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Hello, I just finished a semester at my college when I was told that the computer science program that I'm in is not accredited. I was thinking how will this impact my career. I know if at a latter date I if I choose to I may not be able to get a Masters at many colleges, but how will this affect me when searching for a job once I graduate and usually do you not learn as much as you would from an accredited computer science program ????

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Last Post by freesoft_2000
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Of all the people I've worked with over the years very few have a degree in computer sciences or related fields.

Most have degrees in physics, mathematics, or chemistry.
A few have more esoteric degrees like biology and business economics.

The few CS grads I have encountered professionaly have often left a less than favourable impression because of their ivory tower attitude towards software development (they never write a line of code, but typically dictate massive and completely unworkable architectures that are beauties of theoretical design but impossible to use).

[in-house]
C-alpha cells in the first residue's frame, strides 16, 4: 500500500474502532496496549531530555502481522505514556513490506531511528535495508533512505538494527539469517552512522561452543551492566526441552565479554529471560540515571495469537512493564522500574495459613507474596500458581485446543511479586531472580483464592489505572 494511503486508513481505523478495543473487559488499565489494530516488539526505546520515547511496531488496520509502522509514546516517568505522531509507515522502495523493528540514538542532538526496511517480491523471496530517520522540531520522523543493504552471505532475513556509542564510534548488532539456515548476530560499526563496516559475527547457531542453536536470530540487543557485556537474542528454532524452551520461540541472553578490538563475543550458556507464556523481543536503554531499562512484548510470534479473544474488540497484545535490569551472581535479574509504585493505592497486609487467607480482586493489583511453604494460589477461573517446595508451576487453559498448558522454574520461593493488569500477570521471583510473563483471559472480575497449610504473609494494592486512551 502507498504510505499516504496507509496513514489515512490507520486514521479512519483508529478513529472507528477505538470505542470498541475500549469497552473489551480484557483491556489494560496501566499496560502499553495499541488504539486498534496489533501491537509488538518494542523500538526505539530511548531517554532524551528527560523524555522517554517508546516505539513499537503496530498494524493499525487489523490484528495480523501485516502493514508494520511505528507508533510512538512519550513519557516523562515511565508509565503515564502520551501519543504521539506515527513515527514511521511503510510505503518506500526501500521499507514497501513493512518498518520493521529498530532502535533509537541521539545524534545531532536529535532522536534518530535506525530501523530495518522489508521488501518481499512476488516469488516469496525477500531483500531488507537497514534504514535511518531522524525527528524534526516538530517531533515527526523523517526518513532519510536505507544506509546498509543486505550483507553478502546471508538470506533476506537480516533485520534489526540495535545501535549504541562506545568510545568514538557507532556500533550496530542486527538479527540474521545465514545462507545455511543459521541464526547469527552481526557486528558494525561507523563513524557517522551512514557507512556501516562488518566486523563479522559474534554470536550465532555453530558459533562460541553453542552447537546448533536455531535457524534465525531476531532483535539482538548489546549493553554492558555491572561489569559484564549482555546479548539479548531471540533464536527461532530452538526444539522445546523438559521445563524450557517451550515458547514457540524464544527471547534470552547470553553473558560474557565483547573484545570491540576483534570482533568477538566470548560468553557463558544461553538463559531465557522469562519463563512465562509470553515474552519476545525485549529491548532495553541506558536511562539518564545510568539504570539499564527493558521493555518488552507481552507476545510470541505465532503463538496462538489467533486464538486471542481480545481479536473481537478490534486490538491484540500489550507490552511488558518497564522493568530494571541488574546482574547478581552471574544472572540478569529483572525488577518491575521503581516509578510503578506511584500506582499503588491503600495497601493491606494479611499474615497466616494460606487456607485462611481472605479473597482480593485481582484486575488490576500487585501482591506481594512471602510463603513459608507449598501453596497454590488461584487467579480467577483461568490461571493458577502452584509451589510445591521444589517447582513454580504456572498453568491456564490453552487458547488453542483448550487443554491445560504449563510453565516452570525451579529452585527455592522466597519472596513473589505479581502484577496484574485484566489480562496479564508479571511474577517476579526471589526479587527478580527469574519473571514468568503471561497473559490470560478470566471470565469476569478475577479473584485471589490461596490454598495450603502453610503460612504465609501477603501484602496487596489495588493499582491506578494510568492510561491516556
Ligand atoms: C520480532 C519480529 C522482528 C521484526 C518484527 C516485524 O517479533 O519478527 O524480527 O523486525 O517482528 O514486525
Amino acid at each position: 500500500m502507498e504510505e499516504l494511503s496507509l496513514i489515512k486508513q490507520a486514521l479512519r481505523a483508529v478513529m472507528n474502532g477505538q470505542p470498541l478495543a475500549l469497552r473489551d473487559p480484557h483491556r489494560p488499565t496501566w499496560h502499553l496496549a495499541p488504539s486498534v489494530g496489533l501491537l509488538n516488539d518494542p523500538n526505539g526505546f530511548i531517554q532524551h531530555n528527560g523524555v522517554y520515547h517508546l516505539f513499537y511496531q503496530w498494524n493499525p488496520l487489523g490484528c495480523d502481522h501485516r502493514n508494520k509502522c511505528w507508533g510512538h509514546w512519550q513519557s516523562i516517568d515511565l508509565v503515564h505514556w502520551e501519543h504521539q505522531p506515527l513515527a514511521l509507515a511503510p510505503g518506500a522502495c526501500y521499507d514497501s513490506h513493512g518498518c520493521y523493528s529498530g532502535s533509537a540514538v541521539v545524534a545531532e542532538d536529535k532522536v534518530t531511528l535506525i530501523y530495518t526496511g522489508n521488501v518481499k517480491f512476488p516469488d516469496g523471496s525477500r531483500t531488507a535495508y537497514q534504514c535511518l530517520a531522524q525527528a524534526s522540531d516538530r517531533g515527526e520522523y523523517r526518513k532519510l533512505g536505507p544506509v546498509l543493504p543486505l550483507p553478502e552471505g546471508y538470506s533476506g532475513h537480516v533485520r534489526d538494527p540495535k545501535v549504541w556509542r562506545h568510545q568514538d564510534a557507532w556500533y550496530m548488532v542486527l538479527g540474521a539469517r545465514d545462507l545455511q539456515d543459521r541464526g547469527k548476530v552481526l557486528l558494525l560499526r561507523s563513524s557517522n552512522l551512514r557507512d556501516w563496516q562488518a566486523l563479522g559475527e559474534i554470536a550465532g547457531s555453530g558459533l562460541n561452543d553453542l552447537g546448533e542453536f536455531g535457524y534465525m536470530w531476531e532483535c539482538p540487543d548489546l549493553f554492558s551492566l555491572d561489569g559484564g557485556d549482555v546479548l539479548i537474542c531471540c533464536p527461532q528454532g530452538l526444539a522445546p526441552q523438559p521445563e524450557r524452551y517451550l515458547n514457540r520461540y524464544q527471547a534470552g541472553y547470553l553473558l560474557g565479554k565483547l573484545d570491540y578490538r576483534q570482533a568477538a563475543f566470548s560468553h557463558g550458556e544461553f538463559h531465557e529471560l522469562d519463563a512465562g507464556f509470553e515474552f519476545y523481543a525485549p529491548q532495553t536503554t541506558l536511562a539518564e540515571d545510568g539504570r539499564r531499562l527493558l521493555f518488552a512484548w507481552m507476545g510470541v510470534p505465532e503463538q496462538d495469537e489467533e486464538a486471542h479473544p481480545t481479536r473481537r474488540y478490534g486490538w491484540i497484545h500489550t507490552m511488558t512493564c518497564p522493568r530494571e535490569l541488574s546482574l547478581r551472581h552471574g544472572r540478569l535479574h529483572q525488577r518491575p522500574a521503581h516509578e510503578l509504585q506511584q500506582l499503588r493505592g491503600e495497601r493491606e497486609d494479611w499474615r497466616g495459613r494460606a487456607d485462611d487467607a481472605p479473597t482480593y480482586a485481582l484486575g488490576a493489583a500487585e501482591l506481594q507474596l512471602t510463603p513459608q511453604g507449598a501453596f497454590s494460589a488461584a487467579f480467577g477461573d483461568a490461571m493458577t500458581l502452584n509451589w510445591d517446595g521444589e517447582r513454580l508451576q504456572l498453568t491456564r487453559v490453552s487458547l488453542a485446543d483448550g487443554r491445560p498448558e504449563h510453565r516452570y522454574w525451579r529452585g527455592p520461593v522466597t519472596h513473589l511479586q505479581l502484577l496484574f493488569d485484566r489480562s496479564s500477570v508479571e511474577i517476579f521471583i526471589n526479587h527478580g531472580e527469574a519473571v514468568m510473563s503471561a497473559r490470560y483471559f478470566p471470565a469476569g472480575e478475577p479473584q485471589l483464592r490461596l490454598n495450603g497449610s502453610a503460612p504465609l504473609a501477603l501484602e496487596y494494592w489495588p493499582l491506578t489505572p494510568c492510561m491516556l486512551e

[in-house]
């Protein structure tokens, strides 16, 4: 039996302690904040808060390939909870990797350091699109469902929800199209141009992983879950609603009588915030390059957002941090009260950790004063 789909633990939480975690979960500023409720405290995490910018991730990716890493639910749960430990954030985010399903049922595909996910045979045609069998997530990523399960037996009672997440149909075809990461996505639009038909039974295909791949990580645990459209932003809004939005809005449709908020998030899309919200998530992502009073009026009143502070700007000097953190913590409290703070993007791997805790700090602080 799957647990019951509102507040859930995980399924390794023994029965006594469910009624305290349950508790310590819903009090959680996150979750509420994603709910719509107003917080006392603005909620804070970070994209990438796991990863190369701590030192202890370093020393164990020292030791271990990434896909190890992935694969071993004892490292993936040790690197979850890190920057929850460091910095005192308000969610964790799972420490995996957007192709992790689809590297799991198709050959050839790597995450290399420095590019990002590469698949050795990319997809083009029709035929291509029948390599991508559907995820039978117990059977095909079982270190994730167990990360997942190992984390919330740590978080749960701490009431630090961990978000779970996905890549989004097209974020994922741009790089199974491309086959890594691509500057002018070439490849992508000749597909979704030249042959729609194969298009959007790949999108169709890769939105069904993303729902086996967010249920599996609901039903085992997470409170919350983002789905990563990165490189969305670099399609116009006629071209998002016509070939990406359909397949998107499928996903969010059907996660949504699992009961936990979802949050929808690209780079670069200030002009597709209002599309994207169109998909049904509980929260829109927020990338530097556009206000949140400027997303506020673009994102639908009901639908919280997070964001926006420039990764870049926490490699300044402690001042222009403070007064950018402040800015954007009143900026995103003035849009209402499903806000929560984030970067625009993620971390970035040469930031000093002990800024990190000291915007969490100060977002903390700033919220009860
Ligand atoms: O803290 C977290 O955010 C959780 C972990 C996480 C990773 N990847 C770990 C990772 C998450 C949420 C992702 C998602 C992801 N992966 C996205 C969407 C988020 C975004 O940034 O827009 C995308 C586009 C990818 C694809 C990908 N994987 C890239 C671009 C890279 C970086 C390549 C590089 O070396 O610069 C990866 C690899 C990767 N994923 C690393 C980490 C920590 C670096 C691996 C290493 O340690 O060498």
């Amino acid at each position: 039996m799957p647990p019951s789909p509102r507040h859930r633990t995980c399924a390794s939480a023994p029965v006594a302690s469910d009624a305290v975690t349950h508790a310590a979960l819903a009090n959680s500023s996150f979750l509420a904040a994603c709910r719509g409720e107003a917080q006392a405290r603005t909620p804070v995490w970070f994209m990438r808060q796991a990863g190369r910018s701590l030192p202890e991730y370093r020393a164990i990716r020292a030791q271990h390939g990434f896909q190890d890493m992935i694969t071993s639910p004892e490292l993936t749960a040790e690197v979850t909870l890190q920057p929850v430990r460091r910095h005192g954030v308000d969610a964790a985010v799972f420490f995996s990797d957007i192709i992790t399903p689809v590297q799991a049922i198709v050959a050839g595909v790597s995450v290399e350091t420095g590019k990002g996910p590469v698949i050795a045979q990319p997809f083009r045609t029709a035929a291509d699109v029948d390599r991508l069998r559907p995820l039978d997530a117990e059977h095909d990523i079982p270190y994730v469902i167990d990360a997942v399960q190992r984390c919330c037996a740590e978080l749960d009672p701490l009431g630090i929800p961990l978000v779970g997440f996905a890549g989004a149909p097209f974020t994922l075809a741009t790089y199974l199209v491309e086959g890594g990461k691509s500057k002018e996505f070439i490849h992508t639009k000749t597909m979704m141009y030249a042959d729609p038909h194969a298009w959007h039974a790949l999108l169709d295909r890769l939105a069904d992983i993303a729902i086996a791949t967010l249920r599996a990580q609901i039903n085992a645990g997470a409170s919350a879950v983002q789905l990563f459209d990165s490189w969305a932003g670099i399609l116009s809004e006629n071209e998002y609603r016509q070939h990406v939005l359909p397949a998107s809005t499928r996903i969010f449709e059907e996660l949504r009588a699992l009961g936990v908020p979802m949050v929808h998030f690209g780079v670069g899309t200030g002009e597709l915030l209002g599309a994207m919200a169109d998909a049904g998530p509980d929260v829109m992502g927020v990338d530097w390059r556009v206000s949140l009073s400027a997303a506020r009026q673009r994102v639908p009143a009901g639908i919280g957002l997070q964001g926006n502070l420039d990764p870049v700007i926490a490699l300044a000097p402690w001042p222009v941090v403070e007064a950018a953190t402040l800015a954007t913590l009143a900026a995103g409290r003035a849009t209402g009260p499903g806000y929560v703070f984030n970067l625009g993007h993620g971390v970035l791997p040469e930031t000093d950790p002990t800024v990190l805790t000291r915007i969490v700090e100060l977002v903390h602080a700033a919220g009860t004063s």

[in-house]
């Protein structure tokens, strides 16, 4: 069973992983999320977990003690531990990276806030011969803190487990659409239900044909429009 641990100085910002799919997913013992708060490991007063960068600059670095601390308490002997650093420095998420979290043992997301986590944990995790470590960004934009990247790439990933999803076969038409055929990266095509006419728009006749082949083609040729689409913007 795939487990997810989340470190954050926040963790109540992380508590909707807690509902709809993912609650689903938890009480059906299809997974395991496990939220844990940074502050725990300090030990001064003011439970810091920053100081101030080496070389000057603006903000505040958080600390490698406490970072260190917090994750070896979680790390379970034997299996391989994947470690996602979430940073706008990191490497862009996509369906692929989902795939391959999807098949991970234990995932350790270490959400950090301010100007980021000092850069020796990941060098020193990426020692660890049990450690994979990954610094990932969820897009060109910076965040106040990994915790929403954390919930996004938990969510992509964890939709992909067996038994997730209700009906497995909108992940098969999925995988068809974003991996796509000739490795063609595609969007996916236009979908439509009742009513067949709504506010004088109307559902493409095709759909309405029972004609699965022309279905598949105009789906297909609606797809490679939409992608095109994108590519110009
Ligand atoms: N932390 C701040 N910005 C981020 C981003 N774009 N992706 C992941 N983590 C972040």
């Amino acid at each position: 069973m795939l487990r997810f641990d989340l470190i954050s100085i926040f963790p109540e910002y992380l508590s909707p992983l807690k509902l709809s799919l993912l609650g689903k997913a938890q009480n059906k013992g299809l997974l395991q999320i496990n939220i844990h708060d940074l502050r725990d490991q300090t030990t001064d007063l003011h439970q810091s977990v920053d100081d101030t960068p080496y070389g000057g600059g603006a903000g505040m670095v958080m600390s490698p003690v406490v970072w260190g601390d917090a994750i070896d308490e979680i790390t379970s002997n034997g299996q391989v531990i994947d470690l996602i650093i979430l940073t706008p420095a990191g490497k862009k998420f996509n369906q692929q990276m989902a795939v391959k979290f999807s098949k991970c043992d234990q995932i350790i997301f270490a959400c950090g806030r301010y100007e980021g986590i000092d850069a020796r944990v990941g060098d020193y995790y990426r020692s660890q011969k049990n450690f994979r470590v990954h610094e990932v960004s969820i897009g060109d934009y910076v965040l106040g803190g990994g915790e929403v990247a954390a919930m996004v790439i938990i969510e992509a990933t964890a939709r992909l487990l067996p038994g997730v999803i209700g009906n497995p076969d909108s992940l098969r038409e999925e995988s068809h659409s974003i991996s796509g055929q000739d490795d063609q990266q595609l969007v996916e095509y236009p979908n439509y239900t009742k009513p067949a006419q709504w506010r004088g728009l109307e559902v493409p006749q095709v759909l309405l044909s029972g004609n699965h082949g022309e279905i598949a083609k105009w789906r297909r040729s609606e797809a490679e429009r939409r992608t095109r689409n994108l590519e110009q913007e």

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"Unworkable architectures that are beauties of theoretical design but impossible to use if you do not have a CS degree.

Ok...so i'm a little bias :)

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...(they never write a line of code, but typically dictate massive and completely unworkable architectures that are beauties of theoretical design but impossible to use).

I have not seen a CS degree as a pre-requisite to this phenomenen which I normally see in middleware groups. :)

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>because of their ivory tower attitude towards software development
As I like to say: Good developers look for solutions, good CS graduates look for problems. ;)

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I have not seen a CS degree as a pre-requisite to this phenomenen which I normally see in middleware groups. :)

Which I normally observe as being populated largely by CS grads (at least at the decision-making level) :cheesy:

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Hi everyone,

The last thing you need to worry is whether your degree is accredited. What matters the most is what were the modules you learned and were they useful to your own personal knowledge bank and the benefits that it would bring to your carrer and yourself.

What you know is more important than where you are from

Richard West

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